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Examine the role of access to opportunity structures in causing crime and deviance (12 marks)

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Examine the role of access to opportunity structures in causing crime and deviance (12 marks) Opportunity structures can be described as a factor, situation or pathway which can lead towards or away from deviant or criminal behaviour, for example if someone does not gain access to the legitimate opportunity structure of education to achieve goals they may look to other, illegitimate opportunities and which can lead to them committing crime or engaging in deviant behaviour. One theory that supports the role of access to opportunity structures in causing crime and deviance is, arguing that unequal access to legitimate opportunity structures is the cause of this behaviour is Merton's Strain Theory. Merton's 'Strain theory and anomie' argues that deviance arises from the structure of society. He has developed the functionalist theory of deviance to attempt to explain why deviance occurs in the first place. He argues that people engage in deviant behaviour because they are unable to achieve socially approved goals by legitimate means. Most people share goals - for example, financial success, having their own home and possessing consumer goods - and most conform to the approved means of achieving them, like working in paid employment. However, in an unequal society, Merton argues that not all individuals have the same opportunity of realising these goals by approved means. ...read more.


However, Merton's strain theory can be criticised because it focuses on individual responses to limited access to opportunity structures or access to illegitimate opportunity structures and doesn't recognise that there is a social pattern of crime and deviance affecting whole groups of people, linked to social class, age, gender, ethnicity and locality, and not all of these people are subjected to the same opportunity structures. Strain theory also fails to explain why some people who are exposed to illegitimate opportunity structures do not take advantage of them and turn towards crime and deviant behaviour, or why people who have access to positive opportunity structures within a society and appear to be apparently conforming people in society can actually be 'innovators' in illegal activities, such as white-collar and corporate crime. Subcultural theories, such as the status frustration theory proposed by Cohen (1971) focus on the position of groups and their opportunity structures rather than just on individuals, and how these groups adapt in different ways to the strain facing them in achieving social goals. Cohen argues that working-class youth believe in the success goals of mainstream culture, but their experiences of failure in education, living in deprived areas and having the worst chances in the job market all mean they have little access to legitimate opportunity structures to attain these goals by approved means. ...read more.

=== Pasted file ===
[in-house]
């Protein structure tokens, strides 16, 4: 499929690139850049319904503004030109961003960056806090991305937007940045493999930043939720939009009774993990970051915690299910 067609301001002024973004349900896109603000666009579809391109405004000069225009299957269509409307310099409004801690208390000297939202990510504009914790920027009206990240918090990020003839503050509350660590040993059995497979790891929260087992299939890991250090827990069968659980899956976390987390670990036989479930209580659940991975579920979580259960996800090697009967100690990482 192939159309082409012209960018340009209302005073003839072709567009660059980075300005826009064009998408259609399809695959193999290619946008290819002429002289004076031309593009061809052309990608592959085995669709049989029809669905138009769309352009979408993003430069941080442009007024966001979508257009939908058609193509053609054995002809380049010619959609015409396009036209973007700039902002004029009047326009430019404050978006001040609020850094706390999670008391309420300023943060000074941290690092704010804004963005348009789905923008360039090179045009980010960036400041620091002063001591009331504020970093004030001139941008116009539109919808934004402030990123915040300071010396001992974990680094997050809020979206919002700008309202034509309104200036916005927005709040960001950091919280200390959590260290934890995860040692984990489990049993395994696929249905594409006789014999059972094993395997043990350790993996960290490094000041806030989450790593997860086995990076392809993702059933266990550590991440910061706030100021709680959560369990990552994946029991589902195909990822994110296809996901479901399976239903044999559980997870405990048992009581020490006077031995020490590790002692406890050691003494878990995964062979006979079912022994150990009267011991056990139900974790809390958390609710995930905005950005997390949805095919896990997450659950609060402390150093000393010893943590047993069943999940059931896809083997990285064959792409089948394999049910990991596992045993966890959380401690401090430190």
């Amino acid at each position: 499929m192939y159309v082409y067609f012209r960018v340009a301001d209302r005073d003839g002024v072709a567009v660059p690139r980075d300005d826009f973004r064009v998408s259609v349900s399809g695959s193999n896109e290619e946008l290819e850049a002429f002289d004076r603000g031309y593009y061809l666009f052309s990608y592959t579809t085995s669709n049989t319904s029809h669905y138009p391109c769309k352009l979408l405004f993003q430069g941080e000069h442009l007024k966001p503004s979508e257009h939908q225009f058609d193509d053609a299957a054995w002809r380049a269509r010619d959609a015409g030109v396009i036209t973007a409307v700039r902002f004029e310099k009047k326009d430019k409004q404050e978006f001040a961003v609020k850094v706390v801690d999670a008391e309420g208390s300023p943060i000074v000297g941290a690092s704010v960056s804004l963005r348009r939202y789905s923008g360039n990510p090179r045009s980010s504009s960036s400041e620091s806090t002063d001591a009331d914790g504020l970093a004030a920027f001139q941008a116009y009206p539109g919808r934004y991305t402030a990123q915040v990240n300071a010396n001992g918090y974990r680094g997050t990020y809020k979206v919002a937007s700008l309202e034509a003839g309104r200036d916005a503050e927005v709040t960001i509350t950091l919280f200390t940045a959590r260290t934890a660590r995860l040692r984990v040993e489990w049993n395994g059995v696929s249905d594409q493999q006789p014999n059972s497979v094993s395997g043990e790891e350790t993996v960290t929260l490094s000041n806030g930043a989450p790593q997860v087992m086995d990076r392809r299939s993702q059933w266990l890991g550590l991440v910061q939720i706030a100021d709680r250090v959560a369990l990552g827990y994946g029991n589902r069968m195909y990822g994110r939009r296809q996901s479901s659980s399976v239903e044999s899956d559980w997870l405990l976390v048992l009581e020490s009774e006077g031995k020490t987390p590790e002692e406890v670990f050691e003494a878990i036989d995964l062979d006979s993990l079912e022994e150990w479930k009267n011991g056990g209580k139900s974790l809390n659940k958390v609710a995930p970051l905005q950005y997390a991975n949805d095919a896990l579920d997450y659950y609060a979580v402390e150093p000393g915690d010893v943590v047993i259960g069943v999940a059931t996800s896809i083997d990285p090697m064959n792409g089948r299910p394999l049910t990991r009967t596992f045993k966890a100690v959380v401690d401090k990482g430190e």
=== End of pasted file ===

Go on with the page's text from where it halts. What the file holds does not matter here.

Conflict subcultures are characterised by violence, gang warfare, 'mugging' and other street crime. Both approved and illegal means of achieving mainstream goals are blocked or limited and young people express their frustration at this situation through violence or street crime, and at least obtain status through success in subcultural peer-group values, such as those that Cohen's status frustration theory recognises. 3. Retreatist subcultures emerge among those lower-class youth who are 'double failures' = they have failed to succeed both through the mainstream legitimate opportunity structures and in the crime and gang illegitimate opportunity structures. The response is a retreat into drug addiction and alcoholism, paid for by petty theft, shoplifting and prostitution. This theory therefore shows how even in illegitimate opportunity structures, unequal opportunities arise which causes the 3 different types of subcultures. These theories all provide evidence for the role of opportunity structures in causing crime and deviance, being the unequal access to legitimate structures and the access of illegitimate structures leading towards criminal and deviant behaviour. However, it can be argued that access to opportunity structures do not fully explain causes for all deviant behaviours and cannot be seen to play the full role in deviant and criminal behaviour. These theories do not provide reasoning for individuals who are exposed only to legitimate opportunity structures yet still engage in deviant and criminal behaviour. Therefore, there must be other factors also contributing to the role of these behaviours, but the role of opportunity structures can be seen to contribute largely to causing criminal and deviant behaviour. ...read more.

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